The place was a mess: tables overturned; broken glass; food scattered across the floor; decorations heaped in piles around the room.
Marge and Fran surveyed the ballroom from the top of a wide staircase.
Fran squinted until her eyes disappeared into the deep sockets below her bushy, gray brows. “I don’t even want to see what’s under those piles.”
“Are we it?” Marge’s tone held a modicum of hope, despite the disdainful twist of her mouth. “I mean, we could use the help.”
Fran shook her head. “In maybe an hour.” She descended three steps and stopped, glancing back at Marge. “You coming or am I here by myself?”
Marge clopped her heels down the staircase. “Nah. Might as well get goin’.”
The two women continued down the stairs and out onto the ballroom floor. They had taken on cleaning buildings at night to raise a extra money. Business offices were the usual fare, but tonight the boss was short of help and an offer of double-time was difficult to pass up.
“I’ll start up by the bandstand, Marge. Why don’t you find a couple of trash cans? You know, the kind that roll around on the wheels, and two . . . no, three boxes of trash bags.” Marge nodded and turned to leave. “I think everything’s in a closet under the stairs. You may have to look in the kitchen for the cans.”
Marge waved her hand without looking back. “Got it,” she said and shuffled off.
Fran circled the stage, picking up cups and plates, and tossed them onto a heap of decorations. The carpeting covering the bandstand was rife with cigarette butts and burn scars.
Muttering, she said, “Christ, whose going to pay for all this?”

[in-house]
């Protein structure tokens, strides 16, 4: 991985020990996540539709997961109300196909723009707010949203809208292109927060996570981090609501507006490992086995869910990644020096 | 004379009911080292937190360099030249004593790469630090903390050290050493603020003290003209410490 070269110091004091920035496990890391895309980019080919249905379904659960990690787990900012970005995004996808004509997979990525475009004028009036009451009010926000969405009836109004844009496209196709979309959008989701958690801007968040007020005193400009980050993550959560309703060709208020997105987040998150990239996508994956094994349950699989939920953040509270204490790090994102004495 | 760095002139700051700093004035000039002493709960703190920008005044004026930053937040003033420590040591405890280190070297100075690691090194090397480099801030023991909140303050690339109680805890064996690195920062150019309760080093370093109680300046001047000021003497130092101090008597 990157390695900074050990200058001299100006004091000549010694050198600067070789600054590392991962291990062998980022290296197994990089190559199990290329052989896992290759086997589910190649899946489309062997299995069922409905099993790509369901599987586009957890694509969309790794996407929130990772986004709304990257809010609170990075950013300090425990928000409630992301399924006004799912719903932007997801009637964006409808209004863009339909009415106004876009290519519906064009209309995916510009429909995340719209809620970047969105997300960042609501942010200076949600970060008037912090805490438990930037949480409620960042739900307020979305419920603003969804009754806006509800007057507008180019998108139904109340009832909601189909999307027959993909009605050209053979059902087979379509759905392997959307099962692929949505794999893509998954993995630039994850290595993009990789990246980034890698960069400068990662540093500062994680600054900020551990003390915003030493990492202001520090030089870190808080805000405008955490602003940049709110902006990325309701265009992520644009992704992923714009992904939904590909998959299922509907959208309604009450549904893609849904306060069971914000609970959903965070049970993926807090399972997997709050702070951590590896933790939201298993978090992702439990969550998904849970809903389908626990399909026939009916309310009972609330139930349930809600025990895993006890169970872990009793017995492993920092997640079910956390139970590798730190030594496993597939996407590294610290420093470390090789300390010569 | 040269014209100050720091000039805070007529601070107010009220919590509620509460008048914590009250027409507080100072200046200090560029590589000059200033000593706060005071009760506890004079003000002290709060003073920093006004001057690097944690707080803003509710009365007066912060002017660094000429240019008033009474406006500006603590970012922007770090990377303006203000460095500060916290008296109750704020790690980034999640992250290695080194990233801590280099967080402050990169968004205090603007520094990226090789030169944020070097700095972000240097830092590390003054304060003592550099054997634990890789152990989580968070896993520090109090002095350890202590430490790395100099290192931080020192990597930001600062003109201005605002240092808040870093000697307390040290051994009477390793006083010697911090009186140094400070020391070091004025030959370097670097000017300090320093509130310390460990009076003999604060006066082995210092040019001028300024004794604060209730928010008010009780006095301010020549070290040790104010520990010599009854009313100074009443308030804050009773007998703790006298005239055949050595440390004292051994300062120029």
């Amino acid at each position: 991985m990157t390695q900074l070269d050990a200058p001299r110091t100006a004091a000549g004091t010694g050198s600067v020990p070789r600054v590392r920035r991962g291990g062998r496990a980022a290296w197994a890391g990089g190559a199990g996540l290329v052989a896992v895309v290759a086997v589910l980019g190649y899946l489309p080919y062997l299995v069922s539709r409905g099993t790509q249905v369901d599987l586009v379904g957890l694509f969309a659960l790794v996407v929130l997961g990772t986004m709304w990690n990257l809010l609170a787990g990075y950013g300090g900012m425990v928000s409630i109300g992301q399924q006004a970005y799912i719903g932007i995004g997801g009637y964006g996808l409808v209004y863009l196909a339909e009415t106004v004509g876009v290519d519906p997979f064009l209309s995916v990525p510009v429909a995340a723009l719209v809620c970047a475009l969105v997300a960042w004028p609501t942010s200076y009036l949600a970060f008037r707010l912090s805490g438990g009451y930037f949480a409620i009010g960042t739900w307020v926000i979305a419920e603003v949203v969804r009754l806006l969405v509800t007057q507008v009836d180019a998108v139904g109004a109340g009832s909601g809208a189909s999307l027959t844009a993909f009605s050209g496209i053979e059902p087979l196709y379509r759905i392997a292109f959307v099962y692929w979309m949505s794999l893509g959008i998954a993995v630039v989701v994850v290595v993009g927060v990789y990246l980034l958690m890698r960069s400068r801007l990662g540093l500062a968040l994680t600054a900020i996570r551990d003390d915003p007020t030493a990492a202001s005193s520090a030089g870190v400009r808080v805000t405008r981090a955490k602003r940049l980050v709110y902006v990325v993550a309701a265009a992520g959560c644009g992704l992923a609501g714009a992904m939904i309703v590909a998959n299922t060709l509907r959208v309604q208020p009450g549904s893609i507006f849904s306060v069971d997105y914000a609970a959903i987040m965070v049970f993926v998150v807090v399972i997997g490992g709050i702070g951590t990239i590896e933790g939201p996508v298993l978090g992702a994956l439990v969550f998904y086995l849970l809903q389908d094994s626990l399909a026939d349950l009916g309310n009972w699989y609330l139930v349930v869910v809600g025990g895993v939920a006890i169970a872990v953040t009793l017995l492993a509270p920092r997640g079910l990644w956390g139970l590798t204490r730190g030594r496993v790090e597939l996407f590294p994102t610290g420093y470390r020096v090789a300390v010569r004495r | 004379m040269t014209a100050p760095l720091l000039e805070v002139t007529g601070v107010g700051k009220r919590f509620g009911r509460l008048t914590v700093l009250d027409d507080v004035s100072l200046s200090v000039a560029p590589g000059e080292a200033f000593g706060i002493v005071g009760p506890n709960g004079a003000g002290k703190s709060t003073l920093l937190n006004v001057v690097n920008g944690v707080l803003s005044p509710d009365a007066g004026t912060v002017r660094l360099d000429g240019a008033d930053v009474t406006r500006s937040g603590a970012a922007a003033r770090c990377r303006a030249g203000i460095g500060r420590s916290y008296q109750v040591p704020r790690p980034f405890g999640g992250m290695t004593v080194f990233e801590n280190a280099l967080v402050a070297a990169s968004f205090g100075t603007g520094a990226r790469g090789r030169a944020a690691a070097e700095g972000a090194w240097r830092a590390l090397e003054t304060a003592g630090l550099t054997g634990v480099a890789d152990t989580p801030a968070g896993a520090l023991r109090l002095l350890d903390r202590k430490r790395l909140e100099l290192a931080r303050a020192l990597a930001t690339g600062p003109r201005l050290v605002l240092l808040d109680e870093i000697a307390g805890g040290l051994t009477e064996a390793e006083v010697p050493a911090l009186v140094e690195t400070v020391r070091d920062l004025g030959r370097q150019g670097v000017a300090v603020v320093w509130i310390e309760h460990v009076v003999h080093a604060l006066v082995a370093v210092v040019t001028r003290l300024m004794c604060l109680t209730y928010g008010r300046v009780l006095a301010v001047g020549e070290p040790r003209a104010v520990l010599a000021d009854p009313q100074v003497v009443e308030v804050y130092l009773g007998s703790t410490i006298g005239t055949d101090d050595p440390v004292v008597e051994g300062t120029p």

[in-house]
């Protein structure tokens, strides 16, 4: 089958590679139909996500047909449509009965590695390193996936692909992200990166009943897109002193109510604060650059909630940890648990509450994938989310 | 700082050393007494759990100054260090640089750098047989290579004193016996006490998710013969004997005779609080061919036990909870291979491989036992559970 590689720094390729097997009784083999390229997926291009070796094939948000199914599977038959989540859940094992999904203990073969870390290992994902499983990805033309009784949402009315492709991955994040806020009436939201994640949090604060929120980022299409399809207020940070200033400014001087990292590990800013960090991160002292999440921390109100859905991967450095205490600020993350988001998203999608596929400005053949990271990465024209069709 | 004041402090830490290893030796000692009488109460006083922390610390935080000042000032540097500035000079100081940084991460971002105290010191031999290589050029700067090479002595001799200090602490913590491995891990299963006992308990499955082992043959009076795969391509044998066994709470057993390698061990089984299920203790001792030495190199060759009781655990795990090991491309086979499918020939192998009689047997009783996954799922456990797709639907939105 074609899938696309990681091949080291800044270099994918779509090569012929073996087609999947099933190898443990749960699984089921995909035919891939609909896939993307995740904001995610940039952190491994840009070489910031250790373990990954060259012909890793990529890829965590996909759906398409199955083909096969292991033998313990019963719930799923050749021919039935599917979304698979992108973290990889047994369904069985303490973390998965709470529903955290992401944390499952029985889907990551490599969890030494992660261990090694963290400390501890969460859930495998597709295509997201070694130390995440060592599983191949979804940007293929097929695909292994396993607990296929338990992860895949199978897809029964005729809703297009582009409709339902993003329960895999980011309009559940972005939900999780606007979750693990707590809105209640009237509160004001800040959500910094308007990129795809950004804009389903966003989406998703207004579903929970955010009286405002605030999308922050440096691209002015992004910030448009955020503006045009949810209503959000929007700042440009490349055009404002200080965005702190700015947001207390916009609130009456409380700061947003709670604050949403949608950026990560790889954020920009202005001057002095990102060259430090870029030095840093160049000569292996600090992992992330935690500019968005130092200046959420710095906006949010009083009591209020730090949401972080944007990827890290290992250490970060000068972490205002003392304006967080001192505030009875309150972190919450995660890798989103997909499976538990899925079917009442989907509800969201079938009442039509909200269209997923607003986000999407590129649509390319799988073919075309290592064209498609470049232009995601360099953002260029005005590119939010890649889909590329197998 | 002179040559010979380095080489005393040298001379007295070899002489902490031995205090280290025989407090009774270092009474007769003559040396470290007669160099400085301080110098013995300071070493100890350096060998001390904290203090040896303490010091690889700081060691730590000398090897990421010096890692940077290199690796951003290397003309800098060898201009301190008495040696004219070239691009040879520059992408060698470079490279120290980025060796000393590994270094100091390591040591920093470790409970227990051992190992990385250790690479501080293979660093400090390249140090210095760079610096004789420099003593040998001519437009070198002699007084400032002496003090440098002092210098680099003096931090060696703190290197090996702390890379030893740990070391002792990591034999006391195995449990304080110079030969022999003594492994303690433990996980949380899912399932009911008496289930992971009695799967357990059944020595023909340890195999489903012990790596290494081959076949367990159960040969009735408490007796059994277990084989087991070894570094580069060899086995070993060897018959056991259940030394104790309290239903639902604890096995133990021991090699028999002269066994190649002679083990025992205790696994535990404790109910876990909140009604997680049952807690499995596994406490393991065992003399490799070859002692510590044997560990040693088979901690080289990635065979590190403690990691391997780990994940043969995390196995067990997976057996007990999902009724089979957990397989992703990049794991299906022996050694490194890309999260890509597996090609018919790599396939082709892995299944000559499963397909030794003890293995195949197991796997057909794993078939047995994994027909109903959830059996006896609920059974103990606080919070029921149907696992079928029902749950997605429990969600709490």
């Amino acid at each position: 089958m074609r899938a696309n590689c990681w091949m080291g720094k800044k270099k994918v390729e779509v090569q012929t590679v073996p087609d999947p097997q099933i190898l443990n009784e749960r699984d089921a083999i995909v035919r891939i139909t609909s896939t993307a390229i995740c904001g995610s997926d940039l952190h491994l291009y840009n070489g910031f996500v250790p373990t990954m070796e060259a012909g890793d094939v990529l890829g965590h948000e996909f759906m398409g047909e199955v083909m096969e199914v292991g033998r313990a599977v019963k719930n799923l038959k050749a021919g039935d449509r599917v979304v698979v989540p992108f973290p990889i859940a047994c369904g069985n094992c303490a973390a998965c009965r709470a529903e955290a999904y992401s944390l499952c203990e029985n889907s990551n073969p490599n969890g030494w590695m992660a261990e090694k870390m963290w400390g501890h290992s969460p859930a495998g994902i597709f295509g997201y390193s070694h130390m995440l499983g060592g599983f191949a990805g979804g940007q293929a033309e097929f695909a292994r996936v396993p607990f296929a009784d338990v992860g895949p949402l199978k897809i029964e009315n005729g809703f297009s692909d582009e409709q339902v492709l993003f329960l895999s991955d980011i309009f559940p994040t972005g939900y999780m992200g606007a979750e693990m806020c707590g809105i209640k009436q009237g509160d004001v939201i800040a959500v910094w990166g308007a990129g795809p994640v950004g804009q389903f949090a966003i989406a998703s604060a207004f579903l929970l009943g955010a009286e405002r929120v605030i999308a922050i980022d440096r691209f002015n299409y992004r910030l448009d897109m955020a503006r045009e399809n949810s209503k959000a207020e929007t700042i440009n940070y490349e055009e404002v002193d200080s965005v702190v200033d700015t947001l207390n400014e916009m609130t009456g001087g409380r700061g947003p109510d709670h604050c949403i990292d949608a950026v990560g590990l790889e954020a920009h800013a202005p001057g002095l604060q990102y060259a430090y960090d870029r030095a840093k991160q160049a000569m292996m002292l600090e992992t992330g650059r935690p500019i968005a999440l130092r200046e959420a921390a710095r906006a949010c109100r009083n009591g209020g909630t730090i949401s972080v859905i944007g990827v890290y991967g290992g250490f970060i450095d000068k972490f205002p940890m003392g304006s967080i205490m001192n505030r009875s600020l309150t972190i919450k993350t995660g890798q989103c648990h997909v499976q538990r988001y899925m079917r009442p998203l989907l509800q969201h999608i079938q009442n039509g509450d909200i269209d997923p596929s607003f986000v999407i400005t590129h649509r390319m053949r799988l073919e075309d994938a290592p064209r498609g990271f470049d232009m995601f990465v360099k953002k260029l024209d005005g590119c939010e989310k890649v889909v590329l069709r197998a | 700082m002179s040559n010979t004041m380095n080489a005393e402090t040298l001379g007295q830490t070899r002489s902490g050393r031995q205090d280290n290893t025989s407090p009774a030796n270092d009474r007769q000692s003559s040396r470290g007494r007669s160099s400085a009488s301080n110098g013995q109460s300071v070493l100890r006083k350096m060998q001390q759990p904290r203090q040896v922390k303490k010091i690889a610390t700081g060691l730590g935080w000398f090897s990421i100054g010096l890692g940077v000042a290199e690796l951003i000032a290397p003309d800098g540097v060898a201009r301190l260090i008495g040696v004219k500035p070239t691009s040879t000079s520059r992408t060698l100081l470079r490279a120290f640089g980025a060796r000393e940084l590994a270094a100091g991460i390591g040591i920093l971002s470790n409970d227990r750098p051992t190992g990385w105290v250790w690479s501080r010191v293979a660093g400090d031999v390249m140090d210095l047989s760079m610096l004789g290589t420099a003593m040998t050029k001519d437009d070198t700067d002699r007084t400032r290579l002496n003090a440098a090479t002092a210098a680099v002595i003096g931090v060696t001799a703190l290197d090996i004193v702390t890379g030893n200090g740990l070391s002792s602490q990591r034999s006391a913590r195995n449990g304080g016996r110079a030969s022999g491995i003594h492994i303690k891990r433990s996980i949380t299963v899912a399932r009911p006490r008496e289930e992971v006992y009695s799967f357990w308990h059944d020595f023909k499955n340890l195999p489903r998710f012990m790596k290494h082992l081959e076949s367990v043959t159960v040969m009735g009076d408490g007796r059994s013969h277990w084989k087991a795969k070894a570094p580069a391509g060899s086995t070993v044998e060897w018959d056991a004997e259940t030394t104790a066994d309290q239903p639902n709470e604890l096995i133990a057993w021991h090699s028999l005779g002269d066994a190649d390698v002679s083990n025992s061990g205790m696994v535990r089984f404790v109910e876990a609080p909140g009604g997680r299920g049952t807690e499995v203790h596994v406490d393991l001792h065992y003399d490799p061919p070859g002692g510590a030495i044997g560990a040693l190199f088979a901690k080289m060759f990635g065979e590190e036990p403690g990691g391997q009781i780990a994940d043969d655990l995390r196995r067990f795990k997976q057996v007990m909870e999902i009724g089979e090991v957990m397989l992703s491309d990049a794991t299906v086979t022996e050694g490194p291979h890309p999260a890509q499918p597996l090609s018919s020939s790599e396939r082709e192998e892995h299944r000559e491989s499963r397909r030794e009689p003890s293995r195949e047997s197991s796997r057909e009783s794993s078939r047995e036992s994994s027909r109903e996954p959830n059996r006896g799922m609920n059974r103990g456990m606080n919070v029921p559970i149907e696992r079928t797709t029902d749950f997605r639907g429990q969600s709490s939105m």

She reached down to grab a large cardboard display when the sound of unlubricated wheels squalling and wiggling across the floor caused her to look up. She slipped. The lucky grab of the stage railing kept her on her feet, albeit at a delicately awkward angle. The sour odor of stomach bile bloomed in her nostrils.
“What?” Marge cringed.
Fran grimaced, “We’re gon’na need buckets and mops,” and pointed to the tacky puddle of vomit surrounding her shoes. She hoisted herself onto the stage and checked her pant legs. “Whew! Only got my shoes.” Fran rolled her eyes at Marge. “Is this worth the money?”
Marge paled and struggled to swallow. “I don’t do puke.”
“Well, if there aren’t too many more, I’ll clean them up . . . but I have my limits.”
Marge's face returned to a mottled pink.
For nearly three hours Fran and Marge toiled, a stack of black vinyl bags filling one corner of the cavernous room. When the extra help didn't materialize, they decided to clean up only the trash, and leave the rest for someone else. Fifteen minutes later, they plunked down on two unblemished chairs in the middle of the room.
“It looks like the cavalry’s a no show,” Fran said, mopping her brow with a large red hanky and fanning her face with her hand. “I sure could use something to drink.”
“There’s a soda dispenser in the kitchen. It’s still plugged in. Want a soda?”
“Thanks, Marge. Something with lime or lemon would be great.” Marge trotted off to the kitchen and returned after a short time with two large plastic cups. She handed a fizzing yellow drink to Fran and kept a cola for herself. Fran guzzled about half and smacked her lips together.
“I needed that.” She gulped another quarter and rolled her head toward Marge, peering up at her from under her eyebrows. “So. Why are we working our wrinkly asses off cleaning someone else’s slop?”
Marge chuckled. “Hmmp.” She sipped her cola. “Turned sixty and decided I’d had enough of people bitching about they’re undercooked burgers and cold fries. I’d live on my dead husband’s Social Security, but it ain’t much and it don’t cover all the expenses. God help me if I ever got sick. You?”
Fran pursed her lips and crowded her brows together. “My asshole husband believes my only job was to have kids, clean the house, and cook his dinner . . . pro bono.”
The groove between Marge’s eyebrows deepened and the pitch of her voice rose. “What?”
“For free. He thought since he’s the breadwinner, he decided how and what the money would be spent and that I should be grateful for the pittance of an allowance he gave me, which I could spend only with his approval.”